My suggestion is that specialization (such as in the mathematics required to produce the proof) is a necessary condition for the progress o science. But not sufficient! Specialists ought to relate their discoveries to other fields, to build bridges. For this they need semiotics as an integral part of their way of thinking, and as a communication guide. We are enjoying a splendid attempt to integrate computation, genetics, anthropology, philosophy, and more into understanding how language emerged and diversified. Never before has language—in its general sense, not as in the language we speak—been as central to research as it is today. And since semiotics has, more often than not, been understood as the semiotics of language, it would be only natural to expect semioticians of all stripes to get involved in it. Genetics is, after all, the study of DNA “expression.” The “sentences” of a genetic nature identify not only criminals in a court of law, but also genetic mechanisms related to our health. Would Ferdinand de Saussure have missed the chance to collaborate with researchers who uncover the first “language genes”? Would Hjelmslev?
As speculative as the notion of the human condition is, we have finally arrived at the juncture where very good models of the human condition understood in its dynamics can be conceived, constructed, and tested. The underlying element here is actually what Hausdorff defined as the zoon semiotikon. Felix Hausdorff was a mathematician. Before him, many other scholars in the humanities considered the qualifier “semiotic” as co-extensive of being human. I will not extend my rhetorical question to a Leibniz, but I would definitely involve in my argumentation the active role of the Russian and Czech semioticians, as I would definitely argue that Roland Barthes, whom many of us had the chance to meet, would not have failed to be in the forefront of the semiotic research associated with the current attempts to define the human condition.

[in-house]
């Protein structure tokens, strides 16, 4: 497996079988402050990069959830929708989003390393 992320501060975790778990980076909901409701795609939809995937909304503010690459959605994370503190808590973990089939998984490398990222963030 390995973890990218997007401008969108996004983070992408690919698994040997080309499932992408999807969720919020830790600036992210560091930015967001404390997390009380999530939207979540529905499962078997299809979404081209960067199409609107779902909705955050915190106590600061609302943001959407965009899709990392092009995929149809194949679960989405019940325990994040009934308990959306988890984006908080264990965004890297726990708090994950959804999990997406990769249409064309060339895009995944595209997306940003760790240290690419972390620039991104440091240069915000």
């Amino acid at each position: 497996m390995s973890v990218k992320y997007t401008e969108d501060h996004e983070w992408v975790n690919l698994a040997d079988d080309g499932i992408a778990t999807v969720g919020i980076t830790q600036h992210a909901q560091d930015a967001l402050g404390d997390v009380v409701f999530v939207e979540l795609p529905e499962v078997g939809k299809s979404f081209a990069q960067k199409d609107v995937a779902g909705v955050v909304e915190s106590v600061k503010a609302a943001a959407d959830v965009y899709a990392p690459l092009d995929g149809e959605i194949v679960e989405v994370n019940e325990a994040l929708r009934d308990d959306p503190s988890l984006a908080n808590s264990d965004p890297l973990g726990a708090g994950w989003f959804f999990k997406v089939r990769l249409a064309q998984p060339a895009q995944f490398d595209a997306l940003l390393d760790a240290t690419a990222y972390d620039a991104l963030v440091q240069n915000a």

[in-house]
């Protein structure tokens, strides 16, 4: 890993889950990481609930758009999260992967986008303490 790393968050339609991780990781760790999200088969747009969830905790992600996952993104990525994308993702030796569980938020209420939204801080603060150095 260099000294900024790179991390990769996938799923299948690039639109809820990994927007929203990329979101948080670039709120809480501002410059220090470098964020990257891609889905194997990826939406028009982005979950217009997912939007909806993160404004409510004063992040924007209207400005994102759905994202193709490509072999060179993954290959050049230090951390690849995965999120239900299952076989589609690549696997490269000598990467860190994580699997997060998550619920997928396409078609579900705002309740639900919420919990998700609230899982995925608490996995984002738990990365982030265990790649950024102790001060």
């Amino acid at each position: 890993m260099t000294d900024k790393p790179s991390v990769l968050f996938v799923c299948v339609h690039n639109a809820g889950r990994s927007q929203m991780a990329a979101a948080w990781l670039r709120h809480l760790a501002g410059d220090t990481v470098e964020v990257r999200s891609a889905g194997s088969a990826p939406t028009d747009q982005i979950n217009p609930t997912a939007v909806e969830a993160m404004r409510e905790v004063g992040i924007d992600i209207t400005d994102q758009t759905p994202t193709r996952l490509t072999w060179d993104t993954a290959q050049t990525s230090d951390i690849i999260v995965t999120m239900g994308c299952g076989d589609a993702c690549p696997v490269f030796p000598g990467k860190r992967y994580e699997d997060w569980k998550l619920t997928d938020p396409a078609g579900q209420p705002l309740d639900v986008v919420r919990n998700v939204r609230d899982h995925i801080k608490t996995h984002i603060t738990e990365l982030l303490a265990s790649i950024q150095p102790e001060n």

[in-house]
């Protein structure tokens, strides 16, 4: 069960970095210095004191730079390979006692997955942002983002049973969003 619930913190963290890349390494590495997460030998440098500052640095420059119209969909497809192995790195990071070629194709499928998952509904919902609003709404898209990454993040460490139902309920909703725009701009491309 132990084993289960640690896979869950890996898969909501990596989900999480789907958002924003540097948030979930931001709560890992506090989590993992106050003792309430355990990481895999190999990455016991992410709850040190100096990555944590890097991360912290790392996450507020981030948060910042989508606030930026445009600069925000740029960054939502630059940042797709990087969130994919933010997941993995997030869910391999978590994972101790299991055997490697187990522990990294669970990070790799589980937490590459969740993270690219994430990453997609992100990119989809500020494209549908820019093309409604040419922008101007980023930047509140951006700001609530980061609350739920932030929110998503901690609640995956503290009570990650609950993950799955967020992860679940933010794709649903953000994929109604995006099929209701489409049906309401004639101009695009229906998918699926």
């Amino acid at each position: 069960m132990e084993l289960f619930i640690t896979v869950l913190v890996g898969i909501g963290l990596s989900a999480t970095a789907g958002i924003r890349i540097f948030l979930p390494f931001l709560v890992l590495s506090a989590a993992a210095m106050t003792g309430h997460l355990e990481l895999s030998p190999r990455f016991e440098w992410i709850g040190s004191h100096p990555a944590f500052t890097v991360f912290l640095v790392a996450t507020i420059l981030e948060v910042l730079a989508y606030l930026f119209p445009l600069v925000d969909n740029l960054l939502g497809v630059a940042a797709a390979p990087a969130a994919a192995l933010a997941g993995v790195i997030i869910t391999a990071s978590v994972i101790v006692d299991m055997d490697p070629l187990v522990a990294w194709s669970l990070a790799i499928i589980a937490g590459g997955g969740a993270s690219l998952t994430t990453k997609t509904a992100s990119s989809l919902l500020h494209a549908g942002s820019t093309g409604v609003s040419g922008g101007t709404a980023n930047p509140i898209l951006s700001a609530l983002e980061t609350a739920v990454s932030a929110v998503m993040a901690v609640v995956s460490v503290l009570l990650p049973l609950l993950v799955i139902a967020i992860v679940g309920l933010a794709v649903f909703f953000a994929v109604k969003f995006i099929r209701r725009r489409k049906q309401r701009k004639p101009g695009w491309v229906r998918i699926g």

The major themes in the sciences beg no less for the contribution of semiotics
Computation is, for all practical purposes, semiotics at work. Artificial intelligence cannot be conceived without integrating semiotic concepts in its concrete implementations. The new forms of computation—genetic, quantum, DNA, etc.—are all forms of sign processes. The entire focus on the living, which affects the academic landscape, is ultimately a focus on the semiotic processes implicit in mechanisms of life. Check out the major research directions and you will discover that we are getting farther and farther away from the object level and heading towards a representational level. Despite this peculiarity, semioticians are so removed from the major scientific themes of the day that they don’t even know that this is their last chance—ever!